Andrew Kreps Gallery is pleased to announce its participation in Art Basel OVR: Pioneers, with a presentation of rarely exhibited works by Beatrice Wood (b. 1893, San Francisco, d. 1998, Ojai.) The presentation will be on view concurrently in the gallery’s viewing room for the duration of the fair, from March 24 - 27. 

To visit the presentation on, click here

Wood, often affectionately known as Beato or the “Mama of Dada”, made significant contributions to the avant-garde, and Dada movements, as well as the rich history of American ceramics. In the early 1900s, Wood immersed herself in the New York scene, befriending artists such as Marcel Duchamp, Francis Picabia, Man Ray and others, exhibiting her own artwork for the first time in 1917. Wood moved to California in the 1930s, where she would spend the rest of her life, and began making ceramics under the mentorship of Getrud and Otto Natzler, eventually developing her own signature style and glazing techniques.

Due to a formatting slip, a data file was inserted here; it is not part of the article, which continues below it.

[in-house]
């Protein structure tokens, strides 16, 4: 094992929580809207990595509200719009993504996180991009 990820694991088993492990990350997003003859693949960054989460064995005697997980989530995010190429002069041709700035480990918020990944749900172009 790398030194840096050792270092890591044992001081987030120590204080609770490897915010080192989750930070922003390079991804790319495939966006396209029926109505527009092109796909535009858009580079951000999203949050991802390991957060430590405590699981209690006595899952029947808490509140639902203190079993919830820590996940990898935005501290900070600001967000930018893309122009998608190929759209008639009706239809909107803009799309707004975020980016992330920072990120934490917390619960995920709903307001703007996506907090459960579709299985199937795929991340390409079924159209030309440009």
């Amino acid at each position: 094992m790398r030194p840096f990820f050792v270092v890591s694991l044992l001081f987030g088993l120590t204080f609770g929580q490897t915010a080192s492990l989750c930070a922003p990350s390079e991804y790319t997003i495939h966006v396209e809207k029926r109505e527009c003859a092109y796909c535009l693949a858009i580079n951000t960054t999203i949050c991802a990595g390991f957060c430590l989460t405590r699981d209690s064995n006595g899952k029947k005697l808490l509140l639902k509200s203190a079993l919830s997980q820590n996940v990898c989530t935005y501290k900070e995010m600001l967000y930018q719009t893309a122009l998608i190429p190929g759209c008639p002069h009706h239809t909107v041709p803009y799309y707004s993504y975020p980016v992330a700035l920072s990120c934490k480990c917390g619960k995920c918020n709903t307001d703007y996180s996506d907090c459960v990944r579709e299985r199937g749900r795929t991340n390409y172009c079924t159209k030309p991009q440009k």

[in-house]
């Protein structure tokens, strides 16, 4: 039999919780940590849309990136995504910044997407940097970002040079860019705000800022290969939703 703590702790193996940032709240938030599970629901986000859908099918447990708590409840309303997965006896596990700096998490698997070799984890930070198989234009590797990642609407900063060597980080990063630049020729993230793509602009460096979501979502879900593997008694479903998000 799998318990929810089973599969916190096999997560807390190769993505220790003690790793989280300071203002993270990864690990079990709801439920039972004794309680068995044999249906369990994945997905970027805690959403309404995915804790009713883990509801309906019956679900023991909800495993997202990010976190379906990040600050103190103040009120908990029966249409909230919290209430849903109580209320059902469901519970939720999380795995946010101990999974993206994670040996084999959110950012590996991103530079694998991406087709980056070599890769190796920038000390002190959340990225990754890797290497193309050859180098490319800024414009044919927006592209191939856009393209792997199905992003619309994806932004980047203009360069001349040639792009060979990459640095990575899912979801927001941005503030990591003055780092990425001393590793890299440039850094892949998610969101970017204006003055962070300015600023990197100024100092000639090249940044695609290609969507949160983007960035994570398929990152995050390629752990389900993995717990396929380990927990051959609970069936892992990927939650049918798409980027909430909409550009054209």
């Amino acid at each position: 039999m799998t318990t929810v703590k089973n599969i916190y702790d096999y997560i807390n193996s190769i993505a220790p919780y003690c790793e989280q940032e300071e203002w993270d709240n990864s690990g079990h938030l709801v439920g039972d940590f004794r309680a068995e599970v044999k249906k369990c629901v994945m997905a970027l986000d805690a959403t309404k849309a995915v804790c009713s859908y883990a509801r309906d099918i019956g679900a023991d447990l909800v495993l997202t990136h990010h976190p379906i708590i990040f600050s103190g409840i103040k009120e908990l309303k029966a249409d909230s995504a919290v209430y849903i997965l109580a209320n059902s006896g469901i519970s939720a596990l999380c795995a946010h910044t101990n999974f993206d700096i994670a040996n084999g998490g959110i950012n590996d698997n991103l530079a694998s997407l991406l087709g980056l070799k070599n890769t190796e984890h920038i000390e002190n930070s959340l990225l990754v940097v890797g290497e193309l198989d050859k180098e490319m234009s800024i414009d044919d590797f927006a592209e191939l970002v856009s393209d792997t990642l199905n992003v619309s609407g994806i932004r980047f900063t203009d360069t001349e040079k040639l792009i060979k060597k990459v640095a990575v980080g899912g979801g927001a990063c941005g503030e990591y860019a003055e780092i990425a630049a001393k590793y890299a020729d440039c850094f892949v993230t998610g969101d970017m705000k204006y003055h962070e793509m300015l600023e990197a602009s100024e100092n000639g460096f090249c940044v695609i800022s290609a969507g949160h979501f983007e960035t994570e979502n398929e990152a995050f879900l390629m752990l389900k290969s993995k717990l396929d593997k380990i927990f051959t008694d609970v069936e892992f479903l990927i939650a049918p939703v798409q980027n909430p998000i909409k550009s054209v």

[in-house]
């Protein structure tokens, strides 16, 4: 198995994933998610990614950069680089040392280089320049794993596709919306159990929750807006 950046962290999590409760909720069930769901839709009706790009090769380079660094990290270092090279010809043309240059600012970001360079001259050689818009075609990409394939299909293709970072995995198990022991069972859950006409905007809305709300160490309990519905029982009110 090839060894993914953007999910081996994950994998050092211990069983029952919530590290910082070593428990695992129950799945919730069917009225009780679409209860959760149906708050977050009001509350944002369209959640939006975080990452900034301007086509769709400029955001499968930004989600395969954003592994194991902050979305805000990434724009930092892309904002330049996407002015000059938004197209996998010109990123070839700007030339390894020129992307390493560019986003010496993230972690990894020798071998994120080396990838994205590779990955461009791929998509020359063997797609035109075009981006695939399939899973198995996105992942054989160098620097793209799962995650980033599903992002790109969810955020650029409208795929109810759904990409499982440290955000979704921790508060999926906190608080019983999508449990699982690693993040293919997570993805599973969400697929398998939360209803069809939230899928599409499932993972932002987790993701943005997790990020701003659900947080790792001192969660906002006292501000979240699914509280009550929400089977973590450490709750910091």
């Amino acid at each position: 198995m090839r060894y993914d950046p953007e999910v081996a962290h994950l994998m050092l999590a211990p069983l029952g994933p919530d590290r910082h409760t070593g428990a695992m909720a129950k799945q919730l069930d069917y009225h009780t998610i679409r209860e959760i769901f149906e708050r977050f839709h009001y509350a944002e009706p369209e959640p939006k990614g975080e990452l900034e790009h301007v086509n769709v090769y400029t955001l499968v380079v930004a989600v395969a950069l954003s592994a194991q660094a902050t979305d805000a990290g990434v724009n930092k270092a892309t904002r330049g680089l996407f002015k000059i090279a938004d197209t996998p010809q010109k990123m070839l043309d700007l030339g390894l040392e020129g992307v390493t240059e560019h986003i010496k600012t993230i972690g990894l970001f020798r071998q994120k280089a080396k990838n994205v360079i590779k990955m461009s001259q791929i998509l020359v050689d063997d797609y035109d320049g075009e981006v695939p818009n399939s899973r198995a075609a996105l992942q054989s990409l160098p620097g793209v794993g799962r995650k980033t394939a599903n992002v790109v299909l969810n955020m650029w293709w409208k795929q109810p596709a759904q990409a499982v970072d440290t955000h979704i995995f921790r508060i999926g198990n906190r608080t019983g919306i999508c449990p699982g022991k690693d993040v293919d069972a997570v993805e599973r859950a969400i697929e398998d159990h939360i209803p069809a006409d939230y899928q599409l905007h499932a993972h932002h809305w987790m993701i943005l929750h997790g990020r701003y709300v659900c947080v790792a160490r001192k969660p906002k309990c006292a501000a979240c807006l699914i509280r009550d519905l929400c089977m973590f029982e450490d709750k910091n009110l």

While Wood’s ceramic works would garner international acclaim by the 1970s, she maintained a nearly daily practice of drawing throughout her life, which was used as a vehicle to explore the female form, sexuality, and desire. Dating from the 1920s through the 1990s, the drawings included in the gallery’s presentation demonstrate their diaristic quality, depicting Wood’s relationships, dreams, and politics, often with a humorous bent. These characteristics carry over to Wood’s figurative sculptures, which were developed by Wood in a near-defiance of the technical mastery of her ceramic works. Often dismissed as naive, or "folk" by the ceramics community during her lifetime, these seminal works offered a window into the growing pessimism Wood felt towards her own sexual relationships. Works such as Not Married, c. 1965, which depicts a woman seated with a cat on her lap, functions as a self-portrait and takes on an almost self-effacing tone. In using this near-typified depiction of a “spinster”, and adopting it as her own avatar, Wood incisively takes on the traditional roles available to women at the time. In doing so, Wood sought to dismantle them, as demonstrated by the bohemian, and independent character that defined her own life.